November 23, 2010
The Politics of Monetary Policy
by William H. Hutt on November 23, 2010
Suppose an economist is convinced that the most appropriate international monetary system in a civilized age is one in which the measuring rod of money in every country has a common, defined value; and, further, that the ideal money unit in such a system will have a value consistent with stability in a price index weighted, as far as practicable, so as to give equal proportionate importance to all components of real income (the flow of productive services). He could at the same time hold that, governments and politics being as we know them to be in the present century, the old-fashioned gold standard would be a more expedient system solely because, under the kind of convertibility obligation that standard requires, politicians in office could be subjected to a simple understandable monetary discipline.
In thus recommending, he would be candidly admitting the inferiority of the gold standard for an imaginary or predictable future era, in which the propensities of governments to manipulate the value of the money unit in the interests of election winning had been constitutionally overcome. He would be saying, in effect,
Because we have not yet reached such high standards of electoral wisdom or of integrity in government, we have to be content with the second-best solution. Given current realities, the practical way to achieve greater order in international monetary relations would be a return to the pre-1914 gold-standard system. That would, at any rate, render “politically impossible” the creeping, crawling, chronic inflation that has plagued mankind since the 1930s.
It is important to emphasize that, in taking such a line, the economist would not allow his readers to accept the current myth that inflation is a scourge that governments try, with varying success, to keep in check. Yet this very myth, accepted by the critics of governments as well as by governments themselves, is one of the consequences of economists generally failing to make explicit their assumptions about the vote-acquisition process.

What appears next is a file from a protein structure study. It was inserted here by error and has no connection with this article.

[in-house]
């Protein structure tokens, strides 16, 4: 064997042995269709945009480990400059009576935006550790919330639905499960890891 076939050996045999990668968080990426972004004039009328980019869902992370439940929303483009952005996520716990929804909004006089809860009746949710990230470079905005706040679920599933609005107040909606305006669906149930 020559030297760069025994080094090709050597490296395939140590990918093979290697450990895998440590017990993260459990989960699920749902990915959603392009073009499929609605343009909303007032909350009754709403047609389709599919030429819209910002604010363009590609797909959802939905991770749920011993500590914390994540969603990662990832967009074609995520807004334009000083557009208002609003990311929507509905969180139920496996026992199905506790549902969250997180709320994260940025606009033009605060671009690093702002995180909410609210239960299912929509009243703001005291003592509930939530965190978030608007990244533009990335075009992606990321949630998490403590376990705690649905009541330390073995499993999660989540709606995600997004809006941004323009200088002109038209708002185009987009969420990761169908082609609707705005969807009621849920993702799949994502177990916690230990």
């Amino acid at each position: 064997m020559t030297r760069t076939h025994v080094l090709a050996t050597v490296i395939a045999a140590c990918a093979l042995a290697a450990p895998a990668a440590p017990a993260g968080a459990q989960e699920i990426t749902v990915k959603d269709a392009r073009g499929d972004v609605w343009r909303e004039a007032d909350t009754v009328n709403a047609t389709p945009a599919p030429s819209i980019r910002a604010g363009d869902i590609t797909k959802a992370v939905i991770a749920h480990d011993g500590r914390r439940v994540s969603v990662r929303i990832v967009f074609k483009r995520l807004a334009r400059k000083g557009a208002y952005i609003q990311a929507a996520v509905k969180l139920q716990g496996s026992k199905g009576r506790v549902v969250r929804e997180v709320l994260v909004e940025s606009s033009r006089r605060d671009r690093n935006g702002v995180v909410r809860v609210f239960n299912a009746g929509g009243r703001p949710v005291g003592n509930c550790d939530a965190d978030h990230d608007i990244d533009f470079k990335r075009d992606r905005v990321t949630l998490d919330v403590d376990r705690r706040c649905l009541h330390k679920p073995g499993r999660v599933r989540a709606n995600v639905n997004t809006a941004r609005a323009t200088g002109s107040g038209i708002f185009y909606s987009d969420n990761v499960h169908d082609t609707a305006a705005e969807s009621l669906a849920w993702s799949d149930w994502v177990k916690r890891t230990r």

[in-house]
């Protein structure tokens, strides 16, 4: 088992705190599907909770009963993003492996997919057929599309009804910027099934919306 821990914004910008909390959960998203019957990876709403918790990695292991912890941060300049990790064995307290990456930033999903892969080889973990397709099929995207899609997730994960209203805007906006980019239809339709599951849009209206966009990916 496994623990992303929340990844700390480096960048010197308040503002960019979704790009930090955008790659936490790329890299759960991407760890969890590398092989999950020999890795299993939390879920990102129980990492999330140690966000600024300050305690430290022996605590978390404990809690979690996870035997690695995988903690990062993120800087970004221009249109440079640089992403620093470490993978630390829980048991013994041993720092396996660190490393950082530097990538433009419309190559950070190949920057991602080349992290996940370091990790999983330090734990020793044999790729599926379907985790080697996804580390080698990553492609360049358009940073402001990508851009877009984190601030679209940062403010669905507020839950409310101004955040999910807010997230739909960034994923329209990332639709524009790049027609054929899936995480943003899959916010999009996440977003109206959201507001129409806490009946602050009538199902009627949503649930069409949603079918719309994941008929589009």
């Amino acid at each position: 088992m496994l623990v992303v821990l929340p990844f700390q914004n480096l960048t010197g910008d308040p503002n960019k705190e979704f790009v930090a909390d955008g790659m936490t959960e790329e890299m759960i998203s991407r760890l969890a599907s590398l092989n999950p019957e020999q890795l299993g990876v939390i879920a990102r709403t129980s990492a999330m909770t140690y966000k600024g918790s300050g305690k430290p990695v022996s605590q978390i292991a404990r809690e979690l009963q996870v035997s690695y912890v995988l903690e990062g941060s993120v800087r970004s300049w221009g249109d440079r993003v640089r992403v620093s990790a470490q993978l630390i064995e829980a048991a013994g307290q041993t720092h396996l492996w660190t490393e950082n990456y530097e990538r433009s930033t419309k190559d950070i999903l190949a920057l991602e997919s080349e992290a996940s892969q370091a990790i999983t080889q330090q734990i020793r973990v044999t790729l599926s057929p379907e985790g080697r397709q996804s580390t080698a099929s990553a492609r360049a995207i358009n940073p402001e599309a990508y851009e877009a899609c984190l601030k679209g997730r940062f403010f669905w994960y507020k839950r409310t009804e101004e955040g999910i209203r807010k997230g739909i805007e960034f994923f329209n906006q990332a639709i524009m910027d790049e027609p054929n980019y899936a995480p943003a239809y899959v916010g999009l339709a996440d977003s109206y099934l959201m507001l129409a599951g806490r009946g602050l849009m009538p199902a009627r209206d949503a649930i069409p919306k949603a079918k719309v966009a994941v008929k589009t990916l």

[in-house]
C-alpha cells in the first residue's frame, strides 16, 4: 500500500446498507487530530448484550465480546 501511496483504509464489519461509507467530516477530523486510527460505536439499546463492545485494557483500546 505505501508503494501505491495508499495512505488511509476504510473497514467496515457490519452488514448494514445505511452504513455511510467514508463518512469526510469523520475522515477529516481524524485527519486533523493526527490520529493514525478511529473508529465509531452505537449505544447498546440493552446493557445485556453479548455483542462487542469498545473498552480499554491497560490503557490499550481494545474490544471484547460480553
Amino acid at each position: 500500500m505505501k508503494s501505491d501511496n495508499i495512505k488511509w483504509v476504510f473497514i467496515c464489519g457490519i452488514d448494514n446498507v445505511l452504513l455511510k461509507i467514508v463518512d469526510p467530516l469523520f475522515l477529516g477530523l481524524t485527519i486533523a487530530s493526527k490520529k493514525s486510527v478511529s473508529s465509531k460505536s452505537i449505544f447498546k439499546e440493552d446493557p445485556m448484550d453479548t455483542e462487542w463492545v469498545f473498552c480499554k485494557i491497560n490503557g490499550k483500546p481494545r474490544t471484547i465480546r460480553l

Let us now imagine the economist going further and contending that, because the world’s governments have not yet re-embraced those standards of responsibility and integrity that caused the gold standard of pre-World War I to operate with such fantastic success, he cannot recommend any return to it. He might then argue,
The best that can be hoped for is something like the present system of an International Monetary Fund with Special Drawing Rights [SDRs]; for this does not call upon governments to abandon the use of monetary policy in election winning, and they are not likely to renounce that. Indeed, no government in power could dare do so because the opposition could make too much political capital out of the unpopularity of noninflationary coordination of economic systems during threatened recession.
Analysis of monetary policy, as a branch of an economics in which governmental activity is viewed realistically as interwoven with market activity, must explicitly and repeatedly stress the connection between the value of the money unit and the vote-acquisition process.
But we can now imagine the economist going still further and arguing,
Even the present IMF system with SDRs is not adequately adjusted to the vote-acquisition realities of this age. The yield in votes to creeping inflation tends to decline as public skepticism grows about a government’s commitment to a doughty endeavor to fight off the inflationary dragon. Inflation loses its coordinative power in proportion to the extent to which it is expected; when it is expected, the depreciation of the money unit, however expertly engineered, fails to prevent layoffs and unemployment; the rentier fails to be specially exploited because interest on bonds rises, perhaps to twice the yield on equities, providing thereby as good a hedge against inflation as is available to the investor in shares; while under fixed exchange rates, declining activity causes external pressures for deflation or forces unpopular steps to bring about price-cost adjustments, due to a worsening in the balance of payments.
The situation eventually compels resort to a proliferating bunch of “controls” applied to the remnants of the free-market system. The “controls” all tend to repress productivity and all have a regressive incidence. We can, for instance, expect exchange controls, import controls, such abominations as the United States “interest equalization” law, and eventually “incomes policies” with extra-legal governmental coercions or “persuasions” and the imposition of legally enacted wage-rates and prices on the coordinative mechanism of the market.